Everyone has an ego. Some of us find it difficult to contain it, while others
require time to control it.
An ego develops when we feel we have some superior quality in us. This
quality can take many forms. It can be physical, such as height, strength, and
beauty, or it can be mental, such as cunning and wisdom. It may also be
financial wealth or influence through position, power or even popularity. We
find it difficult to accept the fact that others may be better than us, especially
in that particular quality where we feel we are better than others.
Sometimes we go overboard by claiming that we are right even though it is
obvious that we are wrong. It is simply our ego that prevents us from
admitting our own mistakes.
People who are ego-driven are dominated by fear and the need to be right
all the time. They are afraid to fail because they think their worth as human
beings depends on how others see them. To them success is measured by the
number of wins they achieve. Furthermore, there is very little humility in
those who are ego-driven.
If we excessively entertain our ego, we shall feel that our opinions are
always the best, our information is the most accurate, our attitude towards
things are the most apt, our method or approach to solving problems is the
only correct one, our suggestions must be accepted, and our decisions must be
the most appropriate. In other words, we can never be wrong. We insist that
we are still right despite all the arguments against us. We become angry and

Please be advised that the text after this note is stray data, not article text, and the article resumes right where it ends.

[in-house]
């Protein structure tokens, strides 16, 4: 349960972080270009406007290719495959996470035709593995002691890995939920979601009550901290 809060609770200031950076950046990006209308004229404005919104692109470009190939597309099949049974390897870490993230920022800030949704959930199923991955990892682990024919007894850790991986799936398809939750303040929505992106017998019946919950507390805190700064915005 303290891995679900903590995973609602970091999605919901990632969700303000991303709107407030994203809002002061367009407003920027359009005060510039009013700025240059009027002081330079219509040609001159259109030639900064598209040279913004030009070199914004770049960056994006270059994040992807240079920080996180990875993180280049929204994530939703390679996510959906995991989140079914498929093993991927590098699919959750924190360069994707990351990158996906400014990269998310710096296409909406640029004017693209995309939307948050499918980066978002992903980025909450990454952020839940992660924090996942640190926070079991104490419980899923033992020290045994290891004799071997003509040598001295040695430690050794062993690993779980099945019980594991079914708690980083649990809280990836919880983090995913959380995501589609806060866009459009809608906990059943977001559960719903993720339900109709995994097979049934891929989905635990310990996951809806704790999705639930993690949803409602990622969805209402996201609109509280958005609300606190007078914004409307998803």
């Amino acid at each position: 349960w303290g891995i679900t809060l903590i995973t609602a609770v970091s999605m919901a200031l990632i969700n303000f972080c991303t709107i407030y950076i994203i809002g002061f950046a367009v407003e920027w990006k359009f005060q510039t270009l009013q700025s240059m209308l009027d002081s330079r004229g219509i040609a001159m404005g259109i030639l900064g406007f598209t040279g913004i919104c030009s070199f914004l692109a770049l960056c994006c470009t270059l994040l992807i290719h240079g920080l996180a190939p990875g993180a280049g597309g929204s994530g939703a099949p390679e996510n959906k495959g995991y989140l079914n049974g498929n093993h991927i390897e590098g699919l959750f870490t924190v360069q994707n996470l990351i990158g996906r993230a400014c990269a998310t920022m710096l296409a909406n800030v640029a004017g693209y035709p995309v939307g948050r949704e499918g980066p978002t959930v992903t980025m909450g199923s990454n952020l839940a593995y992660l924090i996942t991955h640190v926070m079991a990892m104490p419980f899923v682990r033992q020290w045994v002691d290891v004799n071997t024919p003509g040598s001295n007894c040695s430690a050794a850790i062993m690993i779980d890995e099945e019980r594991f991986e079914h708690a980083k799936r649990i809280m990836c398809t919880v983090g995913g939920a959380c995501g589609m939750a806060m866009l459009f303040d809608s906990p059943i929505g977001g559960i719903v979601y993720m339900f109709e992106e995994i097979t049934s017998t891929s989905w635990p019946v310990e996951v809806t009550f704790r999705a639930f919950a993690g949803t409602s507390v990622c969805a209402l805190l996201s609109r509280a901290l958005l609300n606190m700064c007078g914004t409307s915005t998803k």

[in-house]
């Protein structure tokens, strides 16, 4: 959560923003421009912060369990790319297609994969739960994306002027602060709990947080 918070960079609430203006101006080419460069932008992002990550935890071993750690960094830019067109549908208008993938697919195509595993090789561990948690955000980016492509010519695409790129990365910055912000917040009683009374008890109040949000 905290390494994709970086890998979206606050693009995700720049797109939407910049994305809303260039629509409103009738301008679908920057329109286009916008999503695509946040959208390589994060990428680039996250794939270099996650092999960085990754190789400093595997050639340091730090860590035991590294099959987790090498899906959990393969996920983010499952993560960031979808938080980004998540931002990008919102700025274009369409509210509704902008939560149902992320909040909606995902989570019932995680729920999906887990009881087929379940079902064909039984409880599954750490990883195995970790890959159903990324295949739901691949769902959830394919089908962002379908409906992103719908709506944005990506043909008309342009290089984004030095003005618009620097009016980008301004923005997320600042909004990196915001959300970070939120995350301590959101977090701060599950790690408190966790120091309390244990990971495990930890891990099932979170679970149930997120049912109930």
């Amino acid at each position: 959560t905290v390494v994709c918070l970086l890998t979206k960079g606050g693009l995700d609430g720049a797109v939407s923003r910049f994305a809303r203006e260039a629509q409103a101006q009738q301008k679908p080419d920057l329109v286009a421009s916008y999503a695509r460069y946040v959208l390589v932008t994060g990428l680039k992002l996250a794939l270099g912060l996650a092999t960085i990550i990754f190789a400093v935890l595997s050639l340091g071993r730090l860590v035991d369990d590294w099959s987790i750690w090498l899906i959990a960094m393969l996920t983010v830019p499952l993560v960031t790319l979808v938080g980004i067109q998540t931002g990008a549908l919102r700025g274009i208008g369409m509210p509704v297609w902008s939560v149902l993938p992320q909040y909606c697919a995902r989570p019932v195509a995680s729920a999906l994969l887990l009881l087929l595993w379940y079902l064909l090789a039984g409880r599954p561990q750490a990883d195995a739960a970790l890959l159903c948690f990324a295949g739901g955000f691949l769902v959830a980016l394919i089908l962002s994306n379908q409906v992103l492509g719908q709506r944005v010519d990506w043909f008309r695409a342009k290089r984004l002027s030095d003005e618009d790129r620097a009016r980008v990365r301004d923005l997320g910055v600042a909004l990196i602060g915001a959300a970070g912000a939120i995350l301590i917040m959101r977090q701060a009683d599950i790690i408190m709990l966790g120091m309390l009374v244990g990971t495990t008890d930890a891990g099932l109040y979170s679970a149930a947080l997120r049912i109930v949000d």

irrational. We would even say things that hurt others because we could not
care less about their feelings.
This behavior leads to arrogance. Arrogance occurs when there are at
least two people possessing the same quality, but one feels that he is superior
to the other. Arrogance is different from conceit which occurs when someone
feels that he has a good quality in him and admires himself for having such a
quality. He does not need to compare himself with another individual to feel
conceited. From these definitions, egoism is closer to arrogance than conceit.
One of the most destructive traits of a leader today is arrogance -- behaving
as if he has got it together all the time. This is why these leaders do not
entertain the opinions of others. They do not recognize that there is great
strength in diversity of talents, information, experience and suggestions.
In most cases, they prefer to listen only to those things that are pleasing to
them. This is a great weakness because their subordinates will learn in no
time to just please them with pleasant information updates and
bitter event under the carpet. These leaders will be made to believe that
everything is under control, that everything is fine and moving along smoothly.
Worse still, these leaders will reward those who please them or present
only positive feedback. Subordinates who sincerely report the truth will
receive admonition. These sincere subordinates will never be rewarded and
eventually they will leave.